Seeking Alpha: The Biggest Week in 2 Years and the Summer Crash of 2011

“It’s easy to have faith in yourself and have discipline when you’re a winner, when you’re number one. What you got to have is faith and discipline when you’re not a winner.” – Vince Lombardi

Since June 8, I’ve been publishing article after article arguing for why the market was likely to undergo a substantial decline at some point during the summer. My reasoning for arguing that the conditions favored a Summer Crash? First, the overwhelming bearishness that existed toward bonds. Second, the fact that the bond/stock price ratio had been trending higher since mid-February. Third, intermarket relationships, particularly relating to junk debt spreads, were reaching extremes.

And then came last week, the market’s biggest weekly move in 2 years. To put the week into context, the enormous comeback in risk assets in 5 days at quarter end ranks as being in the top 2.5% of all weekly gains for the market since 1950. Perhaps more stunning was the complete collapse in bonds and substantial increase in yields in government debt. Incredibly bright traders and bond managers have been commenting as of late that the move was breathtaking back into risky debt, and that it was nearly impossible for anyone to make money as a result because of the speed of the price action.

Markets have a funny way of doing the unexpected. For me, the move was particularly frustrating since I had just written a piece arguing for further declines for Mr. Marc Faber, who was kind enough to publish it alongside his Monthly Market Commentary just last Thursday. Was I completely wrong, or is this another head-fake that can still result in a Summer Crash? Let’s take a look at the price ratio of Bonds to Stocks to see what really happened last week. As a reminder, a rising price ratio means the numerator/TLT is outperforming (up more/down less) the denominator/IVV.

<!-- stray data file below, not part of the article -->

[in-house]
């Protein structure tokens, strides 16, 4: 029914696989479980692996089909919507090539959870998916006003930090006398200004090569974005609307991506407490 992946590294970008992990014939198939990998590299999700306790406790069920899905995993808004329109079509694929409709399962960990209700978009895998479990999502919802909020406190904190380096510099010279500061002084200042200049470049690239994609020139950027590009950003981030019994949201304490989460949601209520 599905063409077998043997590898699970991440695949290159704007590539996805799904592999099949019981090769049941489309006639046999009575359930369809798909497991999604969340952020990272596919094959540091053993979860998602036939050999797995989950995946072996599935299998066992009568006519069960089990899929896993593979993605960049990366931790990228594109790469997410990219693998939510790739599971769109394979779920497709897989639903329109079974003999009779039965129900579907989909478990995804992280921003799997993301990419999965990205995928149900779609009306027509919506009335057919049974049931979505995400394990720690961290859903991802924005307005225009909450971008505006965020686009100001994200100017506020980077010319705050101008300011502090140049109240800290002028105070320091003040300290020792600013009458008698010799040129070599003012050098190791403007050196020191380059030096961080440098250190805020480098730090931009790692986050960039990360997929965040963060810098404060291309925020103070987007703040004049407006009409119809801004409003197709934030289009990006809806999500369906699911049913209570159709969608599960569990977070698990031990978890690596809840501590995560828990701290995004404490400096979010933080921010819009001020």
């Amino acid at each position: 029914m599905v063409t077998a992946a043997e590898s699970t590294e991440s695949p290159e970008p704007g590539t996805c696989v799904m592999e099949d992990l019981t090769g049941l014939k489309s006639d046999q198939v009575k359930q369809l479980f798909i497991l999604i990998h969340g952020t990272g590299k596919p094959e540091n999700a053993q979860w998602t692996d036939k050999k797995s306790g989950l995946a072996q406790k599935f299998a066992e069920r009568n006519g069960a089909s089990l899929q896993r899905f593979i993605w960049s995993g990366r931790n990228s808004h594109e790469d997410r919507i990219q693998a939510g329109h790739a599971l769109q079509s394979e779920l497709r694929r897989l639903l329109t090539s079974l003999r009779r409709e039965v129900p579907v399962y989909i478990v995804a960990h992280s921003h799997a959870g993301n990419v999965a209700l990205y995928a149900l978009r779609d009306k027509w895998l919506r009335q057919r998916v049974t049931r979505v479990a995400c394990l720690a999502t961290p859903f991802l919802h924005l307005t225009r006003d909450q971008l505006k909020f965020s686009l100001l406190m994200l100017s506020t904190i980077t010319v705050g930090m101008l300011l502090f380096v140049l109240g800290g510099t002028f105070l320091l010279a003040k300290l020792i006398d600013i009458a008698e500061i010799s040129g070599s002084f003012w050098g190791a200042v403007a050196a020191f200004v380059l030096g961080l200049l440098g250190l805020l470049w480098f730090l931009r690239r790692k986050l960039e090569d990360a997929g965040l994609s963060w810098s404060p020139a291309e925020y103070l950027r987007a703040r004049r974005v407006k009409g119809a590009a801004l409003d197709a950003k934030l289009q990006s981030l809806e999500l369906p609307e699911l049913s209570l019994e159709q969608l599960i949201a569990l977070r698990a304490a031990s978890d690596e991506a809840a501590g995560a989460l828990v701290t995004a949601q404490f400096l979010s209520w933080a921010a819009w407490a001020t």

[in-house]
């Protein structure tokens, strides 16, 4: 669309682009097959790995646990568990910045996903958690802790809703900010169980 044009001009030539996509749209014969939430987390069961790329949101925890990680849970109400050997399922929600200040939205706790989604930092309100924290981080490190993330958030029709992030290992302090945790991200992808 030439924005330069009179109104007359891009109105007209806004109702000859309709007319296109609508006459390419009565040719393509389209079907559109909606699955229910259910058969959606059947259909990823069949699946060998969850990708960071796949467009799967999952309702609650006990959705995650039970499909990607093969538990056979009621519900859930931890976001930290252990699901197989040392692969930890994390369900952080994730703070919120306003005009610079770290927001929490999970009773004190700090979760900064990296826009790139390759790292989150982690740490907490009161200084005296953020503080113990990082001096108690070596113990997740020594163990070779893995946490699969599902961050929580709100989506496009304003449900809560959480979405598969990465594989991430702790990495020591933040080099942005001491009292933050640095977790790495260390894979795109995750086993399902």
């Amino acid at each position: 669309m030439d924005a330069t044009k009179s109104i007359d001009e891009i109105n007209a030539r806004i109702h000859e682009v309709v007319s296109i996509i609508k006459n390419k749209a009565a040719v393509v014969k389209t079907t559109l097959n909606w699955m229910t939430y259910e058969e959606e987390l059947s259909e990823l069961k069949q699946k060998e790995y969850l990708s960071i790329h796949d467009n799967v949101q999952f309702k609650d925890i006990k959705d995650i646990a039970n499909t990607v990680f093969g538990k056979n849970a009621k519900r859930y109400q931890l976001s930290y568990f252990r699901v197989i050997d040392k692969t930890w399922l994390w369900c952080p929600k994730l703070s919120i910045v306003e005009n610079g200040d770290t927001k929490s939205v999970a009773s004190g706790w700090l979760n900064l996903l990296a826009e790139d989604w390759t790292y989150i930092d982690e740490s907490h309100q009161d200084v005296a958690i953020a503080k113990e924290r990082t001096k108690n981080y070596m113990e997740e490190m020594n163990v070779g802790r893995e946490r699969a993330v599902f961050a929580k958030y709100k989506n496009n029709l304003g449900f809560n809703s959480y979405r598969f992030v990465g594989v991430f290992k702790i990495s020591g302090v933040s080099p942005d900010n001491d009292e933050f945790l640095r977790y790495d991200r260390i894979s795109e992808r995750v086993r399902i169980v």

Bonds (TLT)/Stocks (IVV) – A Summer “Ratio” Crash

(Click charts to enlarge)

The blue line is a rolling 20 day (1 trading month) moving average. The relationship of bonds to stocks completely collapsed last week. In my series of articles arguing for a Summer Crash, I made the argument that the TLT/IVV price ratio should actually be closer to 1 given the stunningly low yields we saw just prior to last week’s move, and given the magnitude of outperformance in defensive sectors such as Consumer Staples (XLP), Healthcare (XLV), and Utilities (XLU) for the bulk of the year. One week gave back six week of bond outperformance relative to stocks, sending the price ratio to mid-May levels.

Are the conditions for a Crash now erased because of a single week that ranks in the top 2.5% of all weeks going back to 1950 for equities? Does the move even make sense given that there were weekly fund outflows out of equities last week? Sure, one could argue that Greece is resolved for now, but what about Portugal? Spain? Ireland? Forget about country sovereign risk – what about junk debt?

Equities tend to go through periods of hightened volatility when junk debt falls/yield rises, coinciding with an opposite move in Treasuries. When credit spreads widen, it’s a big warning sign. Take a look below at the price ratio of the SPDR Lehman High Yield Bond ETF (JNK) relative to the 7-10 Year Treasury Bond ETF (IEF).